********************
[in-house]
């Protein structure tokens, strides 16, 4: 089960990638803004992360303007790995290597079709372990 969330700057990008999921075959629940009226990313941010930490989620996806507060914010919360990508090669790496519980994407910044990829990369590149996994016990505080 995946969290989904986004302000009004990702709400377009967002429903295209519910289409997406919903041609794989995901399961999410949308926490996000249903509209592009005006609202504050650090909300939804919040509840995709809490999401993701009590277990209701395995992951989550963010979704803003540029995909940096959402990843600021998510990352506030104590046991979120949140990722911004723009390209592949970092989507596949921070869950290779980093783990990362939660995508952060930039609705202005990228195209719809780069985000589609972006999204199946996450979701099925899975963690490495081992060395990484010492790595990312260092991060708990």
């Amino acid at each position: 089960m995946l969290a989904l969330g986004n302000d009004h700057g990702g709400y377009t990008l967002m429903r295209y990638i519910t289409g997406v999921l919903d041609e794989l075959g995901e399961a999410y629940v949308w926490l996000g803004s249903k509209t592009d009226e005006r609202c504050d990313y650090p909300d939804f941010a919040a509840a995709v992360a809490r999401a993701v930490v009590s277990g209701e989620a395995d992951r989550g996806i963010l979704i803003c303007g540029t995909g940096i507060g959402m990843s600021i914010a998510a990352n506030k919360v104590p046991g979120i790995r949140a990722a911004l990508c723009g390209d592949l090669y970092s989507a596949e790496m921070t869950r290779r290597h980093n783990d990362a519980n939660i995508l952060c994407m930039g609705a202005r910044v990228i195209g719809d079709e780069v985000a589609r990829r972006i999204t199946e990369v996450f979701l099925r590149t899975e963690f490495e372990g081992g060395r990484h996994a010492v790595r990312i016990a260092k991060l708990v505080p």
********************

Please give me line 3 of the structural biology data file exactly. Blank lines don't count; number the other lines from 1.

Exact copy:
């Amino acid at each position: 089960m995946l969290a989904l969330g986004n302000d009004h700057g990702g709400y377009t990008l967002m429903r295209y990638i519910t289409g997406v999921l919903d041609e794989l075959g995901e399961a999410y629940v949308w926490l996000g803004s249903k509209t592009d009226e005006r609202c504050d990313y650090p909300d939804f941010a919040a509840a995709v992360a809490r999401a993701v930490v009590s277990g209701e989620a395995d992951r989550g996806i963010l979704i803003c303007g540029t995909g940096i507060g959402m990843s600021i914010a998510a990352n506030k919360v104590p046991g979120i790995r949140a990722a911004l990508c723009g390209d592949l090669y970092s989507a596949e790496m921070t869950r290779r290597h980093n783990d990362a519980n939660i995508l952060c994407m930039g609705a202005r910044v990228i195209g719809d079709e780069v985000a589609r990829r972006i999204t199946e990369v996450f979701l099925r590149t899975e963690f490495e372990g081992g060395r990484h996994a010492v790595r990312i016990a260092k991060l708990v505080p």